Google Scholar 

  17. Hooper, D., Coughlan, J., & Mullen, M. (2008). Structural equation modelling: Guidelines for determining model fit. Electronic Journal of Business Research Methods, 6(1), 53–60.

    Google Scholar 

  18. Karademas, E. C. (2006). Self-efficacy, social support and well-being: The mediating role of optimism. Personality and Individual Differences, 40(6), 1281–1290.

    Article  Google Scholar 

  19. Kim, Y., & Seidlitz, L. (2002). Spirituality moderates the effect of stress on emotional and physical adjustment. Personality and Individual Differences, 32(8), 1377–1390.

    Article  Google Scholar 

  20. Marzabadi, A. (2015). Relationship between physical–mental health and spirituality with self-efficacy in military staff. Journal of Military Medicine, 16(4), 217–223.

    Google Scholar 

  21. Oman, D., Thoresen, C. E., Park, C. L., Shaver, P. R., Hood, R. W., & Plante, T. G. (2009). How does one become spiritual? The spiritual modeling inventory of life environments (SMILE). Mental Health, Religion and Culture, 12(5), 427–456.

    Article  Google Scholar 

  22. Puchalski, C. M., & Guenther, M. (2012). Restoration and re-creation: Spirituality in the lives of healthcare professionals. Current Opinion in Supportive and Palliative Care, 6(2), 254–258.

    Article  Google Scholar 

  23. Rahmanian, M., Hojat, M., Jahromi, M. Z., & Nabiolahi, A. (2018). The relationship between spiritual intelligence with self-efficacy in adolescents suffering type 1 diabetes. Journal of Education and Health Promotion, 7, 100.

    Article  Google Scholar 

  24. Schwarzer, R., & Hallum, S. (2008). Perceived teacher self-efficacy as a predictor of job stress and burnout: Mediation analyses. Applied Psychology, 57(s1), 152–171.

    Article  Google Scholar 

  25. Shahidi, Sh, & Fall, F. S. (2012). Designing and validating a spiritual assessment questionnaire. Ravanshenasi-va Din, 19(5), 97–116.

    Google Scholar 

  26. Smith II, J. P. (2011). The effects of self-efficacy and spirituality on the job satisfaction and motivation to lead among redeploying soldiers as moderated by transformational leadership. Regent University.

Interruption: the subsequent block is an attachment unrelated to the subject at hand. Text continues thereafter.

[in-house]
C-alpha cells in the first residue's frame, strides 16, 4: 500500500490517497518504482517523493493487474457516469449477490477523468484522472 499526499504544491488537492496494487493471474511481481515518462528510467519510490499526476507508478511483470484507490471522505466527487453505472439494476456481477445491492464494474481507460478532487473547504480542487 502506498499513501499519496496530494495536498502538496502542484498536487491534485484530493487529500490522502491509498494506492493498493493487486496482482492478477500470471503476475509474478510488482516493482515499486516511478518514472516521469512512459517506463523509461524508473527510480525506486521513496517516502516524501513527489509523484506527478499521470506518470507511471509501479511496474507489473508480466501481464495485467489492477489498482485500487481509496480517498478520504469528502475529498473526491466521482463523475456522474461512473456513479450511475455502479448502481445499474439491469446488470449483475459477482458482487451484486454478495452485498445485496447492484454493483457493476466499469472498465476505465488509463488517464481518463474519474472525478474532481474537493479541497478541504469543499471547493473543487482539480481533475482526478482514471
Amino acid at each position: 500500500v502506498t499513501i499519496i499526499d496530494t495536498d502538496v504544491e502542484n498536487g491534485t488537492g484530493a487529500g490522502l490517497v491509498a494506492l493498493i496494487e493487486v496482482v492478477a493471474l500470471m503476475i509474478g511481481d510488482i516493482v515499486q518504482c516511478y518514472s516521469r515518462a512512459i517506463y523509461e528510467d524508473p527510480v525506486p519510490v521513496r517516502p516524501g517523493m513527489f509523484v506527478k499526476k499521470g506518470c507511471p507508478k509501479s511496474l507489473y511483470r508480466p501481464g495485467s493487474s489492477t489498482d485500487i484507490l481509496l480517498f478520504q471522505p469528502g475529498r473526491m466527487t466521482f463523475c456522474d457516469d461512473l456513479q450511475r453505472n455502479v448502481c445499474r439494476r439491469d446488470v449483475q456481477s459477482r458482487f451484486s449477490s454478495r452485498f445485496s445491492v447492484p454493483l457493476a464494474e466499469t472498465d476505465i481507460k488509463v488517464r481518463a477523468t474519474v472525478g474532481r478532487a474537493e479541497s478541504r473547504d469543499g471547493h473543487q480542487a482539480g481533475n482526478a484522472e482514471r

27. Sullivan, R. J., & Atkins, M. B. (2009). Molecular-targeted therapy in malignant melanoma. Expert Review of Anticancer Therapy, 9(5), 567–581.

    CAS  Article  Google Scholar 

  28. Taghipour, A., Shahroudi, M. V., Tabesh, H., Safari-Moradabadi, A., & Alipour, A. M. (2019). The effect of educational intervention based on the theory of planned behavior and stages of change construct on women’s physical activity. Journal of Education and Health Promotion, 8, 195.

    PubMed  PubMed Central  Google Scholar 

  29. Van Waeyenberg, T., Decramer, A., & Anseel, F. (2015). Home nurses’ turnover intentions: The impact of informal supervisory feedback and self-efficacy. Journal of Advanced Nursing, 71(12), 2867–2878.

    Article  Google Scholar 

  30. van Zyl, Y., & Dhurup, M. (2018). Self-efficacy and its relationship with satisfaction with life and happiness among university students. Journal of Psychology in Africa, 28(5), 389–393.

    Article  Google Scholar 

  31. Zamirinejad, S., Azizi, S., Shakeri, A., Hassandoust, Z., Mohammad, P. M., Yousefi, H., et al. (2016). Predicting self-efficacy of students based on spiritual intelligence. Journal of Sabzevar University of Medical Sciences., 23(2), 196–203.

    Google Scholar 

Download references

Acknowledgements

We appreciate all students who participated and collaborated in this study.

Author information

Affiliations

Authors

Corresponding author

Correspondence to Mohtasham Ghaffari.

Ethics declarations

Conflict of interest

The authors declare that they have no conflict of interest.

Ethical Approval

The present study involves the use of human participants and was approved by Religion and Health Studies Center in Shahid Beheshti University of Medical Sciences, Tehran, Iran (Project Number: 6654—Ethics Committee Code: IR.SBMU.PHNS.rec.1395.88).

Informed Consent

All participants viewed an informed consent page and consented to participation in the study.

Additional information

Publisher's Note

Springer Nature remains neutral with regard to jurisdictional claims in published maps and institutional affiliations.

Rights and permissions

Reprints and Permissions

About this article

Verify currency and authenticity via CrossMark

Cite this article

Rakhshanderou, S., Safari-Moradabadi, A. & Ghaffari, M. Structural Equation Modeling of the Spirituality and Self-efficacy Among College Students. J Relig Health 60, 488–499 (2021). https://doi.org/10.1007/s10943-020-00984-y

Download citation

Keywords

  • Spirituality
  • Perceived self-efficacy
  • College students
  • Structural equation modeling